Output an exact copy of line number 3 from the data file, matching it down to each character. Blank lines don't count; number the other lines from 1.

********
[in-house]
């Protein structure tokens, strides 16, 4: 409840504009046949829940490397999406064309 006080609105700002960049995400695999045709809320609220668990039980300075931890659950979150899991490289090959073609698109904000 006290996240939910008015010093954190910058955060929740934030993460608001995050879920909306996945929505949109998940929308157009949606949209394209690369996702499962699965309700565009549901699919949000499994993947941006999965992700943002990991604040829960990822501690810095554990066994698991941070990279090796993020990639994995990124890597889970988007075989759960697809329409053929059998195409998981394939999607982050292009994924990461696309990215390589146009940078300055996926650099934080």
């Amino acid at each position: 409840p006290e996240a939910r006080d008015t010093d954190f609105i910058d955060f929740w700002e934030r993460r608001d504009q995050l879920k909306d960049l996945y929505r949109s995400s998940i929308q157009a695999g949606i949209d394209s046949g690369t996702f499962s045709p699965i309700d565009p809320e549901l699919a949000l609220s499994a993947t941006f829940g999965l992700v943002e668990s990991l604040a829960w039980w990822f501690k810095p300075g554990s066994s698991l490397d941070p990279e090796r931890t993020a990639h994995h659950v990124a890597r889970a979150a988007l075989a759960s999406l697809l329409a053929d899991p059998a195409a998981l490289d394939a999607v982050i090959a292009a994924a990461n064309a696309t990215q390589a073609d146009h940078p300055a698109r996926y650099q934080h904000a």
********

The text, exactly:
């Amino acid at each position: 409840p006290e996240a939910r006080d008015t010093d954190f609105i910058d955060f929740w700002e934030r993460r608001d504009q995050l879920k909306d960049l996945y929505r949109s995400s998940i929308q157009a695999g949606i949209d394209s046949g690369t996702f499962s045709p699965i309700d565009p809320e549901l699919a949000l609220s499994a993947t941006f829940g999965l992700v943002e668990s990991l604040a829960w039980w990822f501690k810095p300075g554990s066994s698991l490397d941070p990279e090796r931890t993020a990639h994995h659950v990124a890597r889970a979150a988007l075989a759960s999406l697809l329409a053929d899991p059998a195409a998981l490289d394939a999607v982050i090959a292009a994924a990461n064309a696309t990215q390589a073609d146009h940078p300055a698109r996926y650099q934080h904000a």